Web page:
Whatever fate is decided for the old Evans teacher’s cottage, it appears local officials only have about six months to make it happen.
That timeline to save one of the last architectural vestiges of the old Evans community came to light Monday, at the meeting of the Columbia County Historical Society, said society member Rob Nordan.
Nordan said State Sen. Bill Jackson disclosed the deadline after speaking with the family of property owner, Rachel Roberston, whose business, Strictly Country, closed in 2012 after operating in the historic building for 25 years.
The white clapboard building at the corner of North Belair and Washington roads is under contract for sale, although the owner will not yet say what it will be used for, only that the building must be removed.
Nordan said the Historical Society supports moving the building to a new location, if that will save it.
He said no one knows, yet, how difficult that will be. A plan has to be put together to find a new location and move it, which could prove to be very expensive.
He said the building could be used as a visitor’s center, a musuem or a repository for historic documents or artifacts. Whatever the purpose, he said it should be for public use.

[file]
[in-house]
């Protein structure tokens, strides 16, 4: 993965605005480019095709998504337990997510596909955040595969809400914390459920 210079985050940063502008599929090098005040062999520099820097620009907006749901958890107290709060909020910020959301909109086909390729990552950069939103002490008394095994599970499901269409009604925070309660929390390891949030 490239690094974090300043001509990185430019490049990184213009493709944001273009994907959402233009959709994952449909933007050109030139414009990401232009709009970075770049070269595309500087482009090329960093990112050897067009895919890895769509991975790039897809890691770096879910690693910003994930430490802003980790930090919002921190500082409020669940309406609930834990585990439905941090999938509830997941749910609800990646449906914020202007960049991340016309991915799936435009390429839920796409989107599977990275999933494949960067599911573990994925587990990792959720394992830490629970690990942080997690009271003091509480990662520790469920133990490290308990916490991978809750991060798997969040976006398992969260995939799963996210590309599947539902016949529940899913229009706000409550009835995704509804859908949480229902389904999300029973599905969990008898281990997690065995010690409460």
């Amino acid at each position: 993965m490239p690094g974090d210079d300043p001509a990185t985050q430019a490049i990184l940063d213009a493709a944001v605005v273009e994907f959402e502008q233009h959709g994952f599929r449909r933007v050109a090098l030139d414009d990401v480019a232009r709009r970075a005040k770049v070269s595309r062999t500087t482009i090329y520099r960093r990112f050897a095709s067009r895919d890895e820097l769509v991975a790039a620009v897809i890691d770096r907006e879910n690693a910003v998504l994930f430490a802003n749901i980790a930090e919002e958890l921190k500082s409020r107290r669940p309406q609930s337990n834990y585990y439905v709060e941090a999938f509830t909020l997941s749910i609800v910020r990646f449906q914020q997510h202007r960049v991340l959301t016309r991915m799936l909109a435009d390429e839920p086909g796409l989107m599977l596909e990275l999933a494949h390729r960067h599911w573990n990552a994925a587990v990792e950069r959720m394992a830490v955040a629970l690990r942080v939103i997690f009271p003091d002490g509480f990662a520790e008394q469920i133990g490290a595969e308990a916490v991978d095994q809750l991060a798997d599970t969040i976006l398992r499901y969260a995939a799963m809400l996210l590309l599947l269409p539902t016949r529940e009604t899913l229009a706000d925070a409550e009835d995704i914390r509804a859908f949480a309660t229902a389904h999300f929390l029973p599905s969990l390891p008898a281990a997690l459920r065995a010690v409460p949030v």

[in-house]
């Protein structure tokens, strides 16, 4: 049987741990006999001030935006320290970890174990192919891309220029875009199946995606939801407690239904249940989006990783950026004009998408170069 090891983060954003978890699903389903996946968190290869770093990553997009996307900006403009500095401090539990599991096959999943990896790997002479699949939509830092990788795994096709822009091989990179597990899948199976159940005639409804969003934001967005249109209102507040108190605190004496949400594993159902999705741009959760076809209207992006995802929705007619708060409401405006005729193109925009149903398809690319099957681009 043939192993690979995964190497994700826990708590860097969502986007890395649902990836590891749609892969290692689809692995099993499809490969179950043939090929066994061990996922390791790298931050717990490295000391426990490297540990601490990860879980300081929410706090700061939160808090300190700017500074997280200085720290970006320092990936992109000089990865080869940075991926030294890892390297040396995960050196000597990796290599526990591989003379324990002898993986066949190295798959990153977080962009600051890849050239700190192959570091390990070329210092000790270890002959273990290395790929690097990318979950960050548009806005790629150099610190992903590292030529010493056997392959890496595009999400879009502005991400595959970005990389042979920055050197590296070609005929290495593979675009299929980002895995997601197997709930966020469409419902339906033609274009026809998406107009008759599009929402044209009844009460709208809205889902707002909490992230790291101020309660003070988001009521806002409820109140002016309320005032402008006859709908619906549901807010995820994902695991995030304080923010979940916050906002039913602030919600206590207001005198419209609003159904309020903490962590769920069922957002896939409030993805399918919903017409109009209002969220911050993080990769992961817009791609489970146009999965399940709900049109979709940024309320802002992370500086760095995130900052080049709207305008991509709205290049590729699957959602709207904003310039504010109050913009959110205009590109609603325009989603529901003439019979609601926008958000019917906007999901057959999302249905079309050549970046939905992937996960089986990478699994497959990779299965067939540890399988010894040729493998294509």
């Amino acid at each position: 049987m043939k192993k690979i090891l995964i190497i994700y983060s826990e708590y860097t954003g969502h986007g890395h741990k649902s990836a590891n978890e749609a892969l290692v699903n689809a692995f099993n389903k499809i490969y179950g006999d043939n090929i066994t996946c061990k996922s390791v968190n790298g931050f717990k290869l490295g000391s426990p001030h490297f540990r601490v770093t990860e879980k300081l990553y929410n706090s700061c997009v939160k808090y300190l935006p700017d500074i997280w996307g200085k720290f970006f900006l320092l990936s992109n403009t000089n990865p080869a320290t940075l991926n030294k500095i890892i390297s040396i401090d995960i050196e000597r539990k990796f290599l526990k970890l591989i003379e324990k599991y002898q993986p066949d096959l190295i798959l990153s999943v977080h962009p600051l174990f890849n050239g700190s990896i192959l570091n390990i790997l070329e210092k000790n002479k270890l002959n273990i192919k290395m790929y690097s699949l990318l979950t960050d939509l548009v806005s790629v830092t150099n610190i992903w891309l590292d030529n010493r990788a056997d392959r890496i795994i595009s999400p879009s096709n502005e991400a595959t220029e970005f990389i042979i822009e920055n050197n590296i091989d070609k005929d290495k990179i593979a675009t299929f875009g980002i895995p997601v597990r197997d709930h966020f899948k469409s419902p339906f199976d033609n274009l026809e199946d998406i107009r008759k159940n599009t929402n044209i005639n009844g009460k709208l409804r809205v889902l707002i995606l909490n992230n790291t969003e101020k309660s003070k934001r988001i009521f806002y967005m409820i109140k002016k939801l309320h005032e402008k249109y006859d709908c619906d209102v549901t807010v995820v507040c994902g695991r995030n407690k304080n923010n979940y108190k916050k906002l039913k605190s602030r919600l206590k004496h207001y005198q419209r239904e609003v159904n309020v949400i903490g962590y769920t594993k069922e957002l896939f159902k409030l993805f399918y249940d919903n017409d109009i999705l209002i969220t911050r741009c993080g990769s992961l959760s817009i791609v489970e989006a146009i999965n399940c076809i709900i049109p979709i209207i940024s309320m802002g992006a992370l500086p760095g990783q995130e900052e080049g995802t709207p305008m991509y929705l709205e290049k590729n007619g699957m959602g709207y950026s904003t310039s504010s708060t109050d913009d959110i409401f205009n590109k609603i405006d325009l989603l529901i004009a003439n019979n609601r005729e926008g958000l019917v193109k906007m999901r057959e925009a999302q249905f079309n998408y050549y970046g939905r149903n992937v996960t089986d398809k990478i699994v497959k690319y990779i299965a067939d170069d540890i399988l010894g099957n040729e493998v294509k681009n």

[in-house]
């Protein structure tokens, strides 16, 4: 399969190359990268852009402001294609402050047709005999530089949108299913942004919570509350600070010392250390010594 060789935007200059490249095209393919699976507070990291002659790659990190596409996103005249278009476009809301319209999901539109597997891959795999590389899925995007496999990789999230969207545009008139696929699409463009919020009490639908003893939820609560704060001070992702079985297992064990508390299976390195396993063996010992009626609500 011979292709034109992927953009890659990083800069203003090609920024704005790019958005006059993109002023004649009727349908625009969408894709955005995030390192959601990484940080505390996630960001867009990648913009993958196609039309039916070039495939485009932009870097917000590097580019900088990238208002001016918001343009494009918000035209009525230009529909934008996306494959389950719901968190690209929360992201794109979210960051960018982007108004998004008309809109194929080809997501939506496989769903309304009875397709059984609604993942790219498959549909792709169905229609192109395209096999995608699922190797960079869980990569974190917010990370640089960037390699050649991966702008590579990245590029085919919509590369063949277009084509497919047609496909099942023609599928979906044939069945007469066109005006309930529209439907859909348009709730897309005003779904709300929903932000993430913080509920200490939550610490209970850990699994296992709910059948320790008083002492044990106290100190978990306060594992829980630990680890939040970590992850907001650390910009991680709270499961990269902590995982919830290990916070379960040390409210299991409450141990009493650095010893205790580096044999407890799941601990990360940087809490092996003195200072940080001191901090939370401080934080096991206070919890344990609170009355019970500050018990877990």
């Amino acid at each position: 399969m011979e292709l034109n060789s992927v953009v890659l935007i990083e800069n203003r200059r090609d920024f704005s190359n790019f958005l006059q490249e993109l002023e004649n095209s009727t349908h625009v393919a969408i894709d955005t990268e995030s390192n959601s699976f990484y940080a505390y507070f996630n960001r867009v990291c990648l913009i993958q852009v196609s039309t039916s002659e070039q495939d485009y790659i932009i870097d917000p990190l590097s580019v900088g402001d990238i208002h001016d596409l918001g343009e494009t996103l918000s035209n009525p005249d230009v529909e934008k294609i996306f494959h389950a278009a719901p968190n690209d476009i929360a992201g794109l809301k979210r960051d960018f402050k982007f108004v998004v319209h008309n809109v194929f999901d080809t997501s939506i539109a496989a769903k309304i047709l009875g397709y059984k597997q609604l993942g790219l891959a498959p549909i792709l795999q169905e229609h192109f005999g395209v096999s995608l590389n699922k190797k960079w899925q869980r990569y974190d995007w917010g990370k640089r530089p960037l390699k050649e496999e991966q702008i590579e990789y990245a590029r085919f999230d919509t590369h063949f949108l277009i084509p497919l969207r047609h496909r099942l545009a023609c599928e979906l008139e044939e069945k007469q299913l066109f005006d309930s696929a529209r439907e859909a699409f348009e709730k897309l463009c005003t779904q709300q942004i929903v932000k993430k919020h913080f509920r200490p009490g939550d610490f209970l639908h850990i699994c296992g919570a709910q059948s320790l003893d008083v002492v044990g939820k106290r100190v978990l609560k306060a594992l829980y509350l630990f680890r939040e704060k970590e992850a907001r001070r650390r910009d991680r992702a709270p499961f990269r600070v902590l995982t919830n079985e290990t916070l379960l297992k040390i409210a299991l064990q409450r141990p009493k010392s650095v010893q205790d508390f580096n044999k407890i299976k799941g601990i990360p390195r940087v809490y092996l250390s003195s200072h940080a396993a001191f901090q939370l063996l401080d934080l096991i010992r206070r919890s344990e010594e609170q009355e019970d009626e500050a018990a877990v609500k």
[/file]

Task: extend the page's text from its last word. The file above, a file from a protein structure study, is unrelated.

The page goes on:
Nordan said Jackson told members at the meeting there would have to be a “massive volunteer effort” to accomplish such a task. The county’s building and construction community will have to come forward to offer services to disassemble and relocate the structure. Money will have to be raised and land will need to be acquired, Nordan said.
County Administrator Scott Johnson, who also attended Monday’s meeting, said the first order of business should be determining what the old building will be used for before creating a plan to move it.
“I don’t think it is wise to move an historic building and plop it on a piece of land, not knowing how it will be used,” Johnson said. He said he has asked county staff to look into estimates on the cost of such a move, just to see what they are facing.
“We want to know what we are talking about, whether it’s $10,000 or $200,000, we just don’t know,” he said. Until more information is gathered and a plan is offered, Johnson said it would be difficult for the county to commit any resources to the project.
“What we’ve done so far is kind of exploring our options,” he said. “I don’t know if I have a place to put it or if we have a need for it at this time.”
Jackson said that any county involvement would be helpful and he is happy that officials are at least exploring the matter.
Jackson said that he would support the formation of a special committee to examine the issues, develop a plan and make recommendations to the government on what could be done with the historic property.
“I was encouraged by the meeting and I feel like we have a better chance of doing it,” he said. “It’s a big project.”